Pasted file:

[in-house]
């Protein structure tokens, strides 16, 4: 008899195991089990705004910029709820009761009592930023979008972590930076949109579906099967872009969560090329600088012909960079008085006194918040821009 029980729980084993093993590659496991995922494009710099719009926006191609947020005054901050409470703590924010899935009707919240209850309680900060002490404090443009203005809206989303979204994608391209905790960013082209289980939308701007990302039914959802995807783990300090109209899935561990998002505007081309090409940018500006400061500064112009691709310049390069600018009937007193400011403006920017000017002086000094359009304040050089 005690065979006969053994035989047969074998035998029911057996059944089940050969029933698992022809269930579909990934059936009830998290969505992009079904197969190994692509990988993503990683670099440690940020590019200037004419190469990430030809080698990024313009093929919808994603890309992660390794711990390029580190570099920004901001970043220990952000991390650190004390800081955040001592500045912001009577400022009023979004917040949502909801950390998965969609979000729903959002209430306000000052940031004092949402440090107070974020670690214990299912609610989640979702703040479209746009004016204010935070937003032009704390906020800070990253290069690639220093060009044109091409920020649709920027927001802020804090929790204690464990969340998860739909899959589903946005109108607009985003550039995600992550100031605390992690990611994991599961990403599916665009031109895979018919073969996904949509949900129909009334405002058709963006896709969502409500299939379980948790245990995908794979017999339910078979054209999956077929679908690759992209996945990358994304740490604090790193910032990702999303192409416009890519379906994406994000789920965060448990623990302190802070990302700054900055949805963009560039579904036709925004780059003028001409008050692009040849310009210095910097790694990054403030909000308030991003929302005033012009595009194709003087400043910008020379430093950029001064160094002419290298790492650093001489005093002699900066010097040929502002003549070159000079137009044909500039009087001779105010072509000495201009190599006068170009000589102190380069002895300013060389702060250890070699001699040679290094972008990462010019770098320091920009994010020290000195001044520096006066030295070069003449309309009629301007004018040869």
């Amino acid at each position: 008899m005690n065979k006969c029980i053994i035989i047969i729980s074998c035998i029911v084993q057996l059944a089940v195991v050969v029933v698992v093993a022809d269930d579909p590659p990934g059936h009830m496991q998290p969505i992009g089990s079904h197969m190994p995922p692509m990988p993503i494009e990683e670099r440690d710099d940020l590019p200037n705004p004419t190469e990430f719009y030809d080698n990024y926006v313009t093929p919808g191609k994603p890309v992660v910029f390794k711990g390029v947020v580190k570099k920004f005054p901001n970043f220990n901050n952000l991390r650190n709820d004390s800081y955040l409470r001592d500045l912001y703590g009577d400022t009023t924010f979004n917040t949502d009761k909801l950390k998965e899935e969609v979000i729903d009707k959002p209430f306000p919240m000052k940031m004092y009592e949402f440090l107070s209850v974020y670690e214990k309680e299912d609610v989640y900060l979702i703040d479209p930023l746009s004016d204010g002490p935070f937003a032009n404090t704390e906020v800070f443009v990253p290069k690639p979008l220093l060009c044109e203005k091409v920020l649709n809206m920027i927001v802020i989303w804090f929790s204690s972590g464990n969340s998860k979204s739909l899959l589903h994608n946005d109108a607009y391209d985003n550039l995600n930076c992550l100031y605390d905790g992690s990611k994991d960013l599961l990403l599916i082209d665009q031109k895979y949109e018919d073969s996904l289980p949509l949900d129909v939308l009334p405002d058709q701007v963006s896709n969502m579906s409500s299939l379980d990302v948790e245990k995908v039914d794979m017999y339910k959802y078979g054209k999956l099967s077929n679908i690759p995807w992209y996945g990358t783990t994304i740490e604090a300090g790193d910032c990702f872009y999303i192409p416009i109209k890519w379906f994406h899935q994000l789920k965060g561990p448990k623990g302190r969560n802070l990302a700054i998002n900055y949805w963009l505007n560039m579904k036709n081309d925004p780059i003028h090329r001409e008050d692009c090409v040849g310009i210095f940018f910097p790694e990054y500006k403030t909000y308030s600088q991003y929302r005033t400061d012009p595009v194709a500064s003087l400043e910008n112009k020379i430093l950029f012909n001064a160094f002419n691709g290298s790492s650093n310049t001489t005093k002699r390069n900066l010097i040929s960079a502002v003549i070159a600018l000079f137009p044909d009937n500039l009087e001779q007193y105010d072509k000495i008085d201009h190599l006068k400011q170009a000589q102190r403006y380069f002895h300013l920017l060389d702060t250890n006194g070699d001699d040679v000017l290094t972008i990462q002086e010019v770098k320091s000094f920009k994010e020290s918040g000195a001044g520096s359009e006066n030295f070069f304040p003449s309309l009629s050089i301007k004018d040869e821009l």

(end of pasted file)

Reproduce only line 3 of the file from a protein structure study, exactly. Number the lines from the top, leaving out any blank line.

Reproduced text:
């Amino acid at each position: 008899m005690n065979k006969c029980i053994i035989i047969i729980s074998c035998i029911v084993q057996l059944a089940v195991v050969v029933v698992v093993a022809d269930d579909p590659p990934g059936h009830m496991q998290p969505i992009g089990s079904h197969m190994p995922p692509m990988p993503i494009e990683e670099r440690d710099d940020l590019p200037n705004p004419t190469e990430f719009y030809d080698n990024y926006v313009t093929p919808g191609k994603p890309v992660v910029f390794k711990g390029v947020v580190k570099k920004f005054p901001n970043f220990n901050n952000l991390r650190n709820d004390s800081y955040l409470r001592d500045l912001y703590g009577d400022t009023t924010f979004n917040t949502d009761k909801l950390k998965e899935e969609v979000i729903d009707k959002p209430f306000p919240m000052k940031m004092y009592e949402f440090l107070s209850v974020y670690e214990k309680e299912d609610v989640y900060l979702i703040d479209p930023l746009s004016d204010g002490p935070f937003a032009n404090t704390e906020v800070f443009v990253p290069k690639p979008l220093l060009c044109e203005k091409v920020l649709n809206m920027i927001v802020i989303w804090f929790s204690s972590g464990n969340s998860k979204s739909l899959l589903h994608n946005d109108a607009y391209d985003n550039l995600n930076c992550l100031y605390d905790g992690s990611k994991d960013l599961l990403l599916i082209d665009q031109k895979y949109e018919d073969s996904l289980p949509l949900d129909v939308l009334p405002d058709q701007v963006s896709n969502m579906s409500s299939l379980d990302v948790e245990k995908v039914d794979m017999y339910k959802y078979g054209k999956l099967s077929n679908i690759p995807w992209y996945g990358t783990t994304i740490e604090a300090g790193d910032c990702f872009y999303i192409p416009i109209k890519w379906f994406h899935q994000l789920k965060g561990p448990k623990g302190r969560n802070l990302a700054i998002n900055y949805w963009l505007n560039m579904k036709n081309d925004p780059i003028h090329r001409e008050d692009c090409v040849g310009i210095f940018f910097p790694e990054y500006k403030t909000y308030s600088q991003y929302r005033t400061d012009p595009v194709a500064s003087l400043e910008n112009k020379i430093l950029f012909n001064a160094f002419n691709g290298s790492s650093n310049t001489t005093k002699r390069n900066l010097i040929s960079a502002v003549i070159a600018l000079f137009p044909d009937n500039l009087e001779q007193y105010d072509k000495i008085d201009h190599l006068k400011q170009a000589q102190r403006y380069f002895h300013l920017l060389d702060t250890n006194g070699d001699d040679v000017l290094t972008i990462q002086e010019v770098k320091s000094f920009k994010e020290s918040g000195a001044g520096s359009e006066n030295f070069f304040p003449s309309l009629s050089i301007k004018d040869e821009l």